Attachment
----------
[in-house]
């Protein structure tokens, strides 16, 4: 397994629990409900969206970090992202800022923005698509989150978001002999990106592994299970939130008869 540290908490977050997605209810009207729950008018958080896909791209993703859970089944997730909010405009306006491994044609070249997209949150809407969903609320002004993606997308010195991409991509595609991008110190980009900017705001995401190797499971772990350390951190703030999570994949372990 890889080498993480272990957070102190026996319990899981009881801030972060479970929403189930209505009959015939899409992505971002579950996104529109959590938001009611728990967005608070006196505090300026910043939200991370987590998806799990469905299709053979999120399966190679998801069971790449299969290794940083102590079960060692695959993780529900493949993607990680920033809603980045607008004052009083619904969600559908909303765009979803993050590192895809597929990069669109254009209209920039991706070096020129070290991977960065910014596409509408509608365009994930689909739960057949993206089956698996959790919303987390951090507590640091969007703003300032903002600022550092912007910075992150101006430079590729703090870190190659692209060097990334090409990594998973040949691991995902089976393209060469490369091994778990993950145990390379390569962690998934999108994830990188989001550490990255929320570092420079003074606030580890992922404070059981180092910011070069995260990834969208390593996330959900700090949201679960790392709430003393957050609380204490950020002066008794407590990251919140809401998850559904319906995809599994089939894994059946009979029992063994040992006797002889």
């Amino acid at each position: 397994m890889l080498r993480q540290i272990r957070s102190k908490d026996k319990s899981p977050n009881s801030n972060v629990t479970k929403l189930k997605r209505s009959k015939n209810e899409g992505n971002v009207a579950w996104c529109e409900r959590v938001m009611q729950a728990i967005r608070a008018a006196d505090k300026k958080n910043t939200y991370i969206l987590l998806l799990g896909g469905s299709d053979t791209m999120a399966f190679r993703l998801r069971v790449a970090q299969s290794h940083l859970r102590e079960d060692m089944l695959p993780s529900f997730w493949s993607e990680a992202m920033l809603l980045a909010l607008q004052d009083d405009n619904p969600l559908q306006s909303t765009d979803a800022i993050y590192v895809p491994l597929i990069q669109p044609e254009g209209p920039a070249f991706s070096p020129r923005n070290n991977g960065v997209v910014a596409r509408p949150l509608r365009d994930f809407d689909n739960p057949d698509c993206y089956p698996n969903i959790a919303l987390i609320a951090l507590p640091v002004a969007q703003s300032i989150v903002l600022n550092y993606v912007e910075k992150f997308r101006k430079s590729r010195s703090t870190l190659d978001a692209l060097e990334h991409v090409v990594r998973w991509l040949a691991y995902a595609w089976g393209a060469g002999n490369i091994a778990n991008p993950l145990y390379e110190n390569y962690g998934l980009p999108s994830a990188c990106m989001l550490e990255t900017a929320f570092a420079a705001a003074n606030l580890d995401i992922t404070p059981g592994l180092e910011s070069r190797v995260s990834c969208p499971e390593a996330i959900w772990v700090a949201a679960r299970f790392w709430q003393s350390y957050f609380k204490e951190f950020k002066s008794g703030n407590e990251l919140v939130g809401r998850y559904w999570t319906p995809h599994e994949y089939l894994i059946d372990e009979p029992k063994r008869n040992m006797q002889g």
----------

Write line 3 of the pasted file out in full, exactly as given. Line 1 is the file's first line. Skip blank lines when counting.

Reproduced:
């Amino acid at each position: 397994m890889l080498r993480q540290i272990r957070s102190k908490d026996k319990s899981p977050n009881s801030n972060v629990t479970k929403l189930k997605r209505s009959k015939n209810e899409g992505n971002v009207a579950w996104c529109e409900r959590v938001m009611q729950a728990i967005r608070a008018a006196d505090k300026k958080n910043t939200y991370i969206l987590l998806l799990g896909g469905s299709d053979t791209m999120a399966f190679r993703l998801r069971v790449a970090q299969s290794h940083l859970r102590e079960d060692m089944l695959p993780s529900f997730w493949s993607e990680a992202m920033l809603l980045a909010l607008q004052d009083d405009n619904p969600l559908q306006s909303t765009d979803a800022i993050y590192v895809p491994l597929i990069q669109p044609e254009g209209p920039a070249f991706s070096p020129r923005n070290n991977g960065v997209v910014a596409r509408p949150l509608r365009d994930f809407d689909n739960p057949d698509c993206y089956p698996n969903i959790a919303l987390i609320a951090l507590p640091v002004a969007q703003s300032i989150v903002l600022n550092y993606v912007e910075k992150f997308r101006k430079s590729r010195s703090t870190l190659d978001a692209l060097e990334h991409v090409v990594r998973w991509l040949a691991y995902a595609w089976g393209a060469g002999n490369i091994a778990n991008p993950l145990y390379e110190n390569y962690g998934l980009p999108s994830a990188c990106m989001l550490e990255t900017a929320f570092a420079a705001a003074n606030l580890d995401i992922t404070p059981g592994l180092e910011s070069r190797v995260s990834c969208p499971e390593a996330i959900w772990v700090a949201a679960r299970f790392w709430q003393s350390y957050f609380k204490e951190f950020k002066s008794g703030n407590e990251l919140v939130g809401r998850y559904w999570t319906p995809h599994e994949y089939l894994i059946d372990e009979p029992k063994r008869n040992m006797q002889g």